Scientists Tony Newman and Doug Phillips are the young heads of Project Tic-Toc, a multi-billion dollar government installation buried beneath the desert. They have invented a Time Tunnel, ... See full summary »
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Scientists Tony Newman and Doug Phillips are the young heads of Project Tic-Toc, a multi-billion dollar government installation buried beneath the desert. They have invented a Time Tunnel, which will allow people to visit anywhere in time and space. While testing the tunnel for an impatient senator, Newman and Phillips became trapped in time, and each week coincidentally found themselves at the site of an important historical event, be it the Siege of Troy, the sinking of the Titanic or an assassination attempt on President Lincoln. Sometimes they traveled into the future, and battled alien invaders. Ann MacGregor, Gen. Kirk and Dr. Swain are the scientists trying to fix the malfunctioning Time Tunnel and bring Doug and Tony back to the present (1968). Written by
Marty McKee <email@example.com>
Many if not most episodes made extensive use of stock footage from the 20th Century Fox film library, which allowed producer Irwin Allen to do shows against an "epic" backdrop the could not have been done on a television budget. See more »
[opening narration for most episodes]
Two American scientists are lost in the swirling maze of past and future ages, during the first experiments on America's greatest and most secret project, the Time Tunnel. Tony Newman and Doug Phillips now tumble helplessly toward a new fantastic adventure, somewhere along the infinite corridors of time.
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Whenever the nit-pickers and cynics get started on THE TIME TUNNEL, you can bet your life that the same things will come up....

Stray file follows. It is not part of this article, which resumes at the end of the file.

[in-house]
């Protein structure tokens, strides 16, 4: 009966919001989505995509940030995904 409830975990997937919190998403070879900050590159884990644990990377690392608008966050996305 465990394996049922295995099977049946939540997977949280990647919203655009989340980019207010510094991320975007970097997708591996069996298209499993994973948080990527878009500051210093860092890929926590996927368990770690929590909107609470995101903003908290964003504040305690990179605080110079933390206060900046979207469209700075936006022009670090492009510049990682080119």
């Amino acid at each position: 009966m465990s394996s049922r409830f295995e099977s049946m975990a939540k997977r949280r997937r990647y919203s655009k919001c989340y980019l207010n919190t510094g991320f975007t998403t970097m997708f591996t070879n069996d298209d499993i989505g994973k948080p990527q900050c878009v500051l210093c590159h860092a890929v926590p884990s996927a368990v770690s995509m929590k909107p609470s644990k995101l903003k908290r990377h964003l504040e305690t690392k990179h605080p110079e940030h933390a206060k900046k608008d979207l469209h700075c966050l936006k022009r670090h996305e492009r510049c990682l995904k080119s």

The first thing is usually to point out how smelly Doug and Tony must be because they never change their clothes. This will usually be followed by a comment about the length of their hair and fingernails. Anyone who has actually watched the show will be able to give the answer that the two travellers are returned to the condition they were in when they were extracted from the RMS Titanic at the conclusion of their first adventure "Rendezvous With Yesterday" - it's a part of the transference process. Likewise any injuries that they may have suffered (such as Tony's damaged ankle in "Kill Two by Two") are undone. OK, I'm not denying that the real reason for this is so that they could use the same stock footage of Doug and Tony in the vortex week after week... but it is addressed.
Point two on the nit-picker's agenda is usually: "why do Doug and Tony always materialise in one of history's hotspots rather than someone's backyard or a field on an historically insignificant day?" The quick answer to which is that it would be pretty boring watching Doug and Tony sitting in a field scratching themselves for a whole hour - well I'd find it boring at any rate.
Point three is invariably: "How come every historical figure they meet - no matter where and when they hail from - speaks perfect English?" Likewise, this can easily be dismissed by pointing out that watching Doug, Tony and Historical Figure of The Week making hand signals and drawing pictures in the sand for an hour just to say "Hi", might make for pretty dull viewing. Anyway, surely it is conceivable that one or more of those many computer banks we see at Project: Tic-Toc might be doing the translating for Doug and Tony (a bit like the Universal Translator in the original Star Trek).
The thing that the nit-pickers always seem to forget is that THE TIME TUNNEL was a weekly television show meant to entertain the masses for 50-odd minutes a week. It was made in 1966 and so, yes, it has dated and doesn't look as sophisticated as the SF shows of today - but don't forget that those modern shows are building on what came before. Thirty-odd years on I can promise you that Babylon 5, Farscape and whatever Star Trek show is currently airing, will look just as dated and unsophisticated.
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